In only a few short years as an actor, Madison Wolfe has racked up an amazing array of big and small screen credits. From with her debut in 2012's On the Road and The Campaign to her appearances in last year's acclaimed films Trumbo and Joy, she's steadily built up a repertoire of appearances alongside some of biggest names in the industry, including Will Ferrell, Bryan Cranston, and Jennifer Lawrence. Her latest film is this week's much-anticipated horror sequel The Conjuring 2. I had a chance to talk to Madison about about her career so far, how she nabbed her Conjuring role, and what she hopes to accomplish in the future. What follows are some highlights of our chat:
Just to start things out, what got you interested in pursuing this as a profession?
Well, ever since I was really young, I always loved to perform, and my first co-star was actually my grandmother. I would write scripts for her and make her play different characters, and my Aunt Carol noticed this, and then she signed me up for Launch, which is an acting school here in New Orleans, and after taking lots of classes with amazing teachers, I eventually signed with CTG South, and they've just been really guiding me ever since.
Can you talk about what it was like getting the gig on The Campaign? Right out the gate, you got to work with Will Ferrell, Zach Galifianakis.
I can remember just being amazed on set, and I've gotten to work with a lot of A-list actors, some amazing people, and I'm really, really thankful and lucky that I've gotten to do that at such an early stage of my career because I've learned so much from each of them.
As far as [director] Jay Roach, you've gotten to work with him twice now. You were on The Campaign and Trumbo. How did one experience differ from the other for you?
Well, I love Mr. Jay. He's awesome, and I think that both experiences were very, very fun, and I don't think I'll ever forget them, but I remember working on Trumbo, and that was really, really awesome because it was with my sister, Meghan, who is also an actress.
Yeah, I talked to Jay last year about Trumbo, and that's actually one of my favorite interviews that I've ever done because he's very thoughtful, and he takes the craft very seriously but he doesn't take himself seriously.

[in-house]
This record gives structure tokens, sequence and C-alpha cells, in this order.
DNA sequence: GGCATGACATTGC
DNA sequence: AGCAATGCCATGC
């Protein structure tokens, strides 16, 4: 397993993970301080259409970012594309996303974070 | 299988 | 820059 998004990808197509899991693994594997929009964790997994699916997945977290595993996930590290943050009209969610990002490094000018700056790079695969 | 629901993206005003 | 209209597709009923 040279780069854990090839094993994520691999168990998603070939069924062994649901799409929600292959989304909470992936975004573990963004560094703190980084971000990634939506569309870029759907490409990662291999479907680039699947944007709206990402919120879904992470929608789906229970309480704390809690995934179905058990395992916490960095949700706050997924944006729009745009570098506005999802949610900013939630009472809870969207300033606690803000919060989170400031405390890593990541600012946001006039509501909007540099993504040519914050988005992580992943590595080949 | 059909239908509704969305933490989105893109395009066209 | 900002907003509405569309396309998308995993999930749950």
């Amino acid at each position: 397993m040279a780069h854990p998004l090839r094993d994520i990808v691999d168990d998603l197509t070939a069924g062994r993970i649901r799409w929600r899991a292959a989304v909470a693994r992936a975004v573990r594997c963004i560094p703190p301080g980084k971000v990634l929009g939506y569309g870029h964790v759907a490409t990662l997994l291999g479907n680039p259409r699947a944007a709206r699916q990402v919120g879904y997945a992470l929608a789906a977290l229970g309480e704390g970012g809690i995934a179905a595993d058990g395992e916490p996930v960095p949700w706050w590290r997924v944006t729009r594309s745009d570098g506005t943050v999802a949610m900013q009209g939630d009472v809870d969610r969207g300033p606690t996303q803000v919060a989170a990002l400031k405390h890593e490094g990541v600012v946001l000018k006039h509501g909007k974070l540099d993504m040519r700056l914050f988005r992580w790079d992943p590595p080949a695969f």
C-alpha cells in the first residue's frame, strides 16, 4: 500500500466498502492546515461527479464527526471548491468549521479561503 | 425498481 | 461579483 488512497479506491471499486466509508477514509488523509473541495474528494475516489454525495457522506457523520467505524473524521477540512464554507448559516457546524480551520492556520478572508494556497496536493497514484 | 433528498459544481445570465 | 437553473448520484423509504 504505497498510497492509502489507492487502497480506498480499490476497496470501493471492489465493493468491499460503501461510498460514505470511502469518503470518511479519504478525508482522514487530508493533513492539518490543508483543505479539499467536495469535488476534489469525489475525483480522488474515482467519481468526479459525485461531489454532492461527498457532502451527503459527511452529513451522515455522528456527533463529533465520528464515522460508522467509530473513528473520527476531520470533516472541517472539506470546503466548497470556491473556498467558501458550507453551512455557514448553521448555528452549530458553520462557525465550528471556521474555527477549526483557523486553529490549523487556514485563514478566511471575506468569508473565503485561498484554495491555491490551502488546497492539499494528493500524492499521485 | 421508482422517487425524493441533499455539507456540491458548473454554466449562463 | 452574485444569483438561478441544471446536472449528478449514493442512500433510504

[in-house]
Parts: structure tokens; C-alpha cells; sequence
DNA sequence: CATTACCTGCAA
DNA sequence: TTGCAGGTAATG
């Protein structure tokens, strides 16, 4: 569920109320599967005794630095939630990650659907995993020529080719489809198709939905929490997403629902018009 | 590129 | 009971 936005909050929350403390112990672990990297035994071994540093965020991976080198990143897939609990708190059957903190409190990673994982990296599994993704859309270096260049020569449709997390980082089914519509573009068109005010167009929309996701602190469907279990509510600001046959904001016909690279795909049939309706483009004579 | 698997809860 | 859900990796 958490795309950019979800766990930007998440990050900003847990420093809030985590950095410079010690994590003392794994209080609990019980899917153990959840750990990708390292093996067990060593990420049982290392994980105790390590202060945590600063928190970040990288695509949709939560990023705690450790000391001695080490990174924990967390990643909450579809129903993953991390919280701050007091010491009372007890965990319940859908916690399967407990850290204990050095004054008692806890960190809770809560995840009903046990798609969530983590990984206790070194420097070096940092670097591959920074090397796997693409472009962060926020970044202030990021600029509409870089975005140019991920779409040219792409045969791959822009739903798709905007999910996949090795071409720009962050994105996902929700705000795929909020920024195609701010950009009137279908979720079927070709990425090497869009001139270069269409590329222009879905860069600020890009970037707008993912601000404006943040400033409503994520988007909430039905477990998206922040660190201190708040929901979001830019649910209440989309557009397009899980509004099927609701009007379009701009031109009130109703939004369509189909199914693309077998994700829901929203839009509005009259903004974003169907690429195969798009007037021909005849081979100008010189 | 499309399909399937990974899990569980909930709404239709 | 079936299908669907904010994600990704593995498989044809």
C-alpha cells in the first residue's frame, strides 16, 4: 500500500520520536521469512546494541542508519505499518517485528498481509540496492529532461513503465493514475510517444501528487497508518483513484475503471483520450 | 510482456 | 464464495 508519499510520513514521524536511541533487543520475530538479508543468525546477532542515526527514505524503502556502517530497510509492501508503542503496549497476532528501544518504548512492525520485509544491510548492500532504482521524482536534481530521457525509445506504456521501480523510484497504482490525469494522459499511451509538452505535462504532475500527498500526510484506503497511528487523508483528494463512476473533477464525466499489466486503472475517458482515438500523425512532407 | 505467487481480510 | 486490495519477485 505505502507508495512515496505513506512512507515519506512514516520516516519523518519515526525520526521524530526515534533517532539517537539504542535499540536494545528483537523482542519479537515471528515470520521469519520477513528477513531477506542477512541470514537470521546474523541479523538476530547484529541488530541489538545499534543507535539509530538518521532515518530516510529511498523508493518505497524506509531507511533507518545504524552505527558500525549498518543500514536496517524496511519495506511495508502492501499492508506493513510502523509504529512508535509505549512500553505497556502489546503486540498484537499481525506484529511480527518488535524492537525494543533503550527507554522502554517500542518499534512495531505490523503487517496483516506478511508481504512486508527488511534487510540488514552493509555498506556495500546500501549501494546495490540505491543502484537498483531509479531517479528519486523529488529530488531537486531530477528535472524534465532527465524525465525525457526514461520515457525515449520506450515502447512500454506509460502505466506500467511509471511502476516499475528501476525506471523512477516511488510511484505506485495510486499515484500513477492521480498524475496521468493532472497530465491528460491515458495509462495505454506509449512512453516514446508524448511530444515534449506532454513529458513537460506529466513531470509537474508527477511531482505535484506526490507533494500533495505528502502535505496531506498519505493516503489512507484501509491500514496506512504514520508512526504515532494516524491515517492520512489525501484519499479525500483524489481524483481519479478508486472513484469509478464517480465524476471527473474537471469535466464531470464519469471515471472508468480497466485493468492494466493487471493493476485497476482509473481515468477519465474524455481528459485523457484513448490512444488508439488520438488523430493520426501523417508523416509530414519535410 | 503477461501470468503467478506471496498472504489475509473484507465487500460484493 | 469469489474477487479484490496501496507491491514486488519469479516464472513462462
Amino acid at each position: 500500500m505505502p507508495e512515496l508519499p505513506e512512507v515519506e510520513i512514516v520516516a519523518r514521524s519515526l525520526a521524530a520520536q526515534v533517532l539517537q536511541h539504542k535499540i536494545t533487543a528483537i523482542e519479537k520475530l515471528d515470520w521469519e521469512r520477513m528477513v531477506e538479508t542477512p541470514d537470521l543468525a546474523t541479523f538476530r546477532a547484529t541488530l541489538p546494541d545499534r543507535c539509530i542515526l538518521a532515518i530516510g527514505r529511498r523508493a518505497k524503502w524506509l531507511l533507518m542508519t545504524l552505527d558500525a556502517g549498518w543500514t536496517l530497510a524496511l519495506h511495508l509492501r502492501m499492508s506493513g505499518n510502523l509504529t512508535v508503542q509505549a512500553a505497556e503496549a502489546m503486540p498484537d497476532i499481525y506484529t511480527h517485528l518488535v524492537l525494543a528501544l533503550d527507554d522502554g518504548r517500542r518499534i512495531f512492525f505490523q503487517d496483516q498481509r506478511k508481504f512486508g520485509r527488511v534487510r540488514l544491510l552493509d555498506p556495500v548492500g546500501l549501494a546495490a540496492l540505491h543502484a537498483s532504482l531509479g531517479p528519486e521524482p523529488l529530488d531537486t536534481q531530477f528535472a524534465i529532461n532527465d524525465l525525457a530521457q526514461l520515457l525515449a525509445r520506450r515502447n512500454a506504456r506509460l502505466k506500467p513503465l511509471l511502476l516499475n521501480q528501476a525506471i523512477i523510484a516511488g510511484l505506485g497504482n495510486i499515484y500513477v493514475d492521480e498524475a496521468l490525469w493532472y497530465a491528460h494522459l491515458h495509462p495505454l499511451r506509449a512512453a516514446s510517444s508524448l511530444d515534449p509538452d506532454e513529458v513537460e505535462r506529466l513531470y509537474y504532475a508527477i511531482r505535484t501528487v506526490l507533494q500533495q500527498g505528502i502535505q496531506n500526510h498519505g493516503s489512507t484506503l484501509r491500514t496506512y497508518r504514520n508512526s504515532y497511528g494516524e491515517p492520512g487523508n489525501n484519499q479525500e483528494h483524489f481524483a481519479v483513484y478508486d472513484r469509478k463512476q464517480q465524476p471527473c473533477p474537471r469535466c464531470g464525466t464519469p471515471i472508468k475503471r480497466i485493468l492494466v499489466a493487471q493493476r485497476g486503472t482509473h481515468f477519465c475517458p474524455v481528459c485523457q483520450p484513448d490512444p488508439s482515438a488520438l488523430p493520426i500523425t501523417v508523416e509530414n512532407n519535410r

You've managed to go between comedy and a lot of horror and a lot of drama. What genre do you prefer to work in?
Personally, I love the whole intense drama and horror side of it. You know, when I'm watching movies, I like that genre because I like to figure out the special effects. "What are they doing? How did that actor get there?" And I love a good challenge.
You have the Conjuring coming up. Had you seen the first one at the time you signed on to do the sequel?
I had seen the first one. When I got the audition, I convinced my mom to let me see it, finally. For research, I called it.
Now, you got to work with James Wan on that behind the camera, but also we've got Vera Farmiga and Patrick Wilson. Did you get to sort of get some tips from them?
Absolutely. And you know what? I don't even think that they realized they were doing anything, but just watching them be amazing people and actors and actresses that they are, and director, Mr. James, I learned so much, and I fed off of them, and they made my performance so much better.
In the four years you've been doing this, I'm sure you've had a lot of personal growth but also growth as a performer. What are some of the things that you've really tried to internalize to improve yourself as an actor?
Well, I think it's always important to keep learning. So, I am constantly taping and auditioning, and I'm on set, and I think that one of the most important lessons that I've learned is never to give up because, especially with the role on The Conjuring. When I got that audition, it was a British accent, brown hair, brown eyes, and production told me after that they weren't looking for an American. So, I think that if you believe anything's possible, and you truly, truly work on your craft, I think that you'll be set.